Felony Counts? How Trump’s Guilty Verdict Shakes Up The 2024 Election

While, overall, an anti-Trump message focused on his conviction is more likely to persuade voters than one focused on his efforts to repeal the Affordable Care Act, highlighting the policy stakes of the election is as effective—or even more effective—with independents and low-propensity voters.

June 14, 2024

Blueprint’s latest poll, fielded in the immediate wake of the guilty verdict in the hush money case against Donald Trump, finds that the overwhelming majority of voters are aware of the New York trial and most think it was legitimate. It also shows that while a plurality of voters say that Trump’s conviction won’t change their vote, nearly equal shares say that the guilty verdict makes them more likely (28%) and less likely (29%) to vote for him, with particularly high shares of Black voters, Latino voters, and 2020 non-voters (those who either didn’t vote or voted for someone other than Biden or Trump in 2020) saying that it makes them less likely to cast their vote for him in November. 

Finally, we conducted a test to determine whether voters are more compelled by the policy stakes of this election or by Trump’s criminal conviction. To do this, we presented voters with two arguments against Trump—one focused on his commitment to repealing the Affordable Care Act and one focused on the guilty verdict. Voters overall find the criminal conviction argument more persuasive than the Affordable Care Act argument (32% to 25%), though more than 40% say they’re not sure which is more persuasive. But independents find the statements equally persuasive, while 2020 non-voters are more likely to be compelled by a policy argument than they are by a criminal conviction argument (34% to 23%)—suggesting that lower-engagement voters remain more concerned about the policy impact of this election. Notably, a significantly higher than average share of Black voters finds the criminal conviction argument more persuasive, indicating that the verdict could provide Democrats with a powerful messaging tool to preserve their coalition and run up the score with Black voters.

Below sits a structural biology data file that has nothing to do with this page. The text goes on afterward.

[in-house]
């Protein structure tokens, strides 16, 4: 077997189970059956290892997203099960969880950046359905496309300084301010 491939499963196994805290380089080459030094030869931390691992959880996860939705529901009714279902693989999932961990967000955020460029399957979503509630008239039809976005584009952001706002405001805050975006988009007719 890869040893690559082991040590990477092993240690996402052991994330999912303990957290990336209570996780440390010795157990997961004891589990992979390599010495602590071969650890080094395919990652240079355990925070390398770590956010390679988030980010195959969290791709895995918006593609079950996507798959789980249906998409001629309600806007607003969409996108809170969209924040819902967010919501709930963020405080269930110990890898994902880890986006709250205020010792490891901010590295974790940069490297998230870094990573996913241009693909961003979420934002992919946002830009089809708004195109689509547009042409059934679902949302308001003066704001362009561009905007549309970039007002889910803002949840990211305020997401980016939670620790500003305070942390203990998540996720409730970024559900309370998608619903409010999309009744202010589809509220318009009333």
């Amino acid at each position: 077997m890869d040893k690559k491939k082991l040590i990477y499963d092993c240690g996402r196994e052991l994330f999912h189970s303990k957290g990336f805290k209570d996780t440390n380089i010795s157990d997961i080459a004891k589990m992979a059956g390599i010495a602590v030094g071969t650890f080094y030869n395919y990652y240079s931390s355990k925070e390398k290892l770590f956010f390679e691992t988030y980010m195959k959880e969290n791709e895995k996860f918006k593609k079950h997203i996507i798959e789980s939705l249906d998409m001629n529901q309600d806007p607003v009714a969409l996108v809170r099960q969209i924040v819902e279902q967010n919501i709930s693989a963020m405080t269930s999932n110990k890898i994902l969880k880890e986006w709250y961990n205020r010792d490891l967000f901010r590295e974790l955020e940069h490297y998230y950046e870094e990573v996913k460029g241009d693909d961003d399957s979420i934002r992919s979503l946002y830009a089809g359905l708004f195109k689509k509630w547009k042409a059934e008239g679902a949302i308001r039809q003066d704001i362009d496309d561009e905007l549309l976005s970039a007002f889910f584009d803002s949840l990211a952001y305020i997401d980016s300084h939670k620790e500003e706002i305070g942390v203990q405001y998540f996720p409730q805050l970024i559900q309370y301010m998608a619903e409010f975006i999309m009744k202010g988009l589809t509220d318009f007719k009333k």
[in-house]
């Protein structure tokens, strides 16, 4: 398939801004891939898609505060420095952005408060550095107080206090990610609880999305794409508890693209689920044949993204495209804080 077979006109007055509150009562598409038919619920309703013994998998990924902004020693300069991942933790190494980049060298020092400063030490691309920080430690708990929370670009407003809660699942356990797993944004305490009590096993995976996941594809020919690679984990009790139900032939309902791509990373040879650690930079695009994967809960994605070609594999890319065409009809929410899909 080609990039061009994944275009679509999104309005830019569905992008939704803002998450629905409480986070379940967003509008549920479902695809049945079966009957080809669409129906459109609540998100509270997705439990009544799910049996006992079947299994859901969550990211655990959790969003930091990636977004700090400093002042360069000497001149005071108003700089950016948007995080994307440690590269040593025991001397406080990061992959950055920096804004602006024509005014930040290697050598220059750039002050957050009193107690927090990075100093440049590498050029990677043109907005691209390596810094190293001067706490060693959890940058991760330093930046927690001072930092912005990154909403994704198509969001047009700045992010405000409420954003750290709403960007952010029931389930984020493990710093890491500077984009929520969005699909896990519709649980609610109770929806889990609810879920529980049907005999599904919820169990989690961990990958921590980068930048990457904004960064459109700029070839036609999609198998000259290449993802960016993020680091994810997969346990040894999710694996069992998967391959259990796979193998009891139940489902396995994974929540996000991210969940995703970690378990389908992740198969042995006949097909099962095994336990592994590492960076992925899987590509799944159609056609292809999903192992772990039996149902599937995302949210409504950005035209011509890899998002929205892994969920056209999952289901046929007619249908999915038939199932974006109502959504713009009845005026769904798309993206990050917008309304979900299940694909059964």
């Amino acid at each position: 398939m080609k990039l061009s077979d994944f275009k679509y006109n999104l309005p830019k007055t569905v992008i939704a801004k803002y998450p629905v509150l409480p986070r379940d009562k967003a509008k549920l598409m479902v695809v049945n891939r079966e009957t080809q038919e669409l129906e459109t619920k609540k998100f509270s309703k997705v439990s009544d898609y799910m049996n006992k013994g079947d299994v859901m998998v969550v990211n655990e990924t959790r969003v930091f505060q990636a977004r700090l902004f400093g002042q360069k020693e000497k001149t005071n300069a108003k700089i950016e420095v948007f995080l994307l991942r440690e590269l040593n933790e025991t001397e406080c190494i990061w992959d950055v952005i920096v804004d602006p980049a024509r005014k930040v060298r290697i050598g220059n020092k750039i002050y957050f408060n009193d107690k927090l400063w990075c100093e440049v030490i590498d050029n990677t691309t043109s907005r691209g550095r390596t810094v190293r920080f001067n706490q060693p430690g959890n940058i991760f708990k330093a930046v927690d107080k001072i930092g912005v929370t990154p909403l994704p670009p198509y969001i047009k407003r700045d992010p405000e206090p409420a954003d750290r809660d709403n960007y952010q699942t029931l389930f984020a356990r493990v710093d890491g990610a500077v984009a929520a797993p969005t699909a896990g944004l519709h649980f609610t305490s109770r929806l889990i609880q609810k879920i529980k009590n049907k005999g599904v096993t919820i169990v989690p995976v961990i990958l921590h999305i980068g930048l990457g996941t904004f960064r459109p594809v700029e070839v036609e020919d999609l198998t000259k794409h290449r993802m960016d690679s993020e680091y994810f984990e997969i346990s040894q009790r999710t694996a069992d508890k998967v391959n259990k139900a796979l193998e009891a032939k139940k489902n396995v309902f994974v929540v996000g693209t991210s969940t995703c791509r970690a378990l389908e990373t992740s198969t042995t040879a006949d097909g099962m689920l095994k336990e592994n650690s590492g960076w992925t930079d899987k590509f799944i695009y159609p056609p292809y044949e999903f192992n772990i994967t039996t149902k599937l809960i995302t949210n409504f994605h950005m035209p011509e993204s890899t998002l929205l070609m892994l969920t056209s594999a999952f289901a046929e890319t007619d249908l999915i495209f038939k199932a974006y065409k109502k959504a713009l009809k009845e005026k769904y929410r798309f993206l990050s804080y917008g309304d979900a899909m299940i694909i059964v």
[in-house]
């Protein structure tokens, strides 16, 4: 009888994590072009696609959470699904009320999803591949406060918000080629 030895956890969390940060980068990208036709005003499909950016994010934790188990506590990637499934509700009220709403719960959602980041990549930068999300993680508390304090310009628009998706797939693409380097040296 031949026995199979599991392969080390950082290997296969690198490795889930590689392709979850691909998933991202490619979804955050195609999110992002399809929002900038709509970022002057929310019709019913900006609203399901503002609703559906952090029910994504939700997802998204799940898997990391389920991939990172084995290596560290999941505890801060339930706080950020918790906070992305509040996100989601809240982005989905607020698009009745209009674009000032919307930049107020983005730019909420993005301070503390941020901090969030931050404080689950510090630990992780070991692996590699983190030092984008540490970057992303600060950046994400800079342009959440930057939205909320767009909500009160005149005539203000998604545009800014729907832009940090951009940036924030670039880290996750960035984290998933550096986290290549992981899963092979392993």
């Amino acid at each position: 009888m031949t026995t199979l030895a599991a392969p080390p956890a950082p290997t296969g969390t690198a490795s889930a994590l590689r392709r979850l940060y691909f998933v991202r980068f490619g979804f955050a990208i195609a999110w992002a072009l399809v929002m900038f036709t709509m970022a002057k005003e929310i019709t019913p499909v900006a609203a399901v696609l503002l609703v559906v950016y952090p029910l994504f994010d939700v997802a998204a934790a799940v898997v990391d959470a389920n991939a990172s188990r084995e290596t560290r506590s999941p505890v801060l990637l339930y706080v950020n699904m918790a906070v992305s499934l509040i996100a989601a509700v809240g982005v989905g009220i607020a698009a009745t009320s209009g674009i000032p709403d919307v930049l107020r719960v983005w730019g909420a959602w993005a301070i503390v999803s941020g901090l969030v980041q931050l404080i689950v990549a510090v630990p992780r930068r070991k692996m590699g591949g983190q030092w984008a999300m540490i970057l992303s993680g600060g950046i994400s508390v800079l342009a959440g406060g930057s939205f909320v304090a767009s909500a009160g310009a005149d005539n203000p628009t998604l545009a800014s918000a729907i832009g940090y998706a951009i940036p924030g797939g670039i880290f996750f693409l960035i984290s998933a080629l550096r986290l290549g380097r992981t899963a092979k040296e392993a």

• Almost all voters are aware of Trump’s hush money trial. An overwhelming majority of voters, 94%, have heard about the trial, including nearly equal shares of Democrats and Republicans (96% and 95%, respectively). Awareness is slightly lower among independents (89% have heard), as well as 2020 non-voters (85% have heard), Latino voters (84% have heard), and younger voters aged 18-44 (89% have heard). 
  • Contrary to narratives being pushed by Trump and his allies, most voters believe that the trial was legitimate. 57% of voters believe that the trial was legitimate, including 98% of Democrats and 67% of independents–but only 11% of Republicans say it was legitimate. 90% of Black voters and 76% of Latino voters say the trial was legitimate, compared to 49% of white voters. There is a noticeable age divide in assessments of the trial’s legitimacy: 65% of voters aged 18-44 said it was legitimate, compared to 55% of those aged 46-64 and 47% of voters 65 and up. Finally, 72% of 2020 non-voters think the trial was legitimate. 
  • A plurality of voters say that Trump being found guilty doesn’t change their vote; nearly equal shares of voters say the guilty verdict makes them more likely (28%) and less likely (29%)  to vote for him.  42% of respondents, a plurality, say that Trump’s conviction doesn’t affect whether or not they’ll vote for him. Meanwhile, 29% say it makes them somewhat or much less likely to vote for Trump, while nearly the same number, 28%, say it makes them somewhat or much more likely to vote for him. 61% of Republicans say the guilty verdict makes them more likely to vote for Trump, compared to 45% of Democrats who say it makes them less likely to vote for him. 41% of independents say Trump’s conviction makes them less likely to vote for him, compared to 48% who say it won’t change their vote and 11% who say it makes them more likely to vote for him.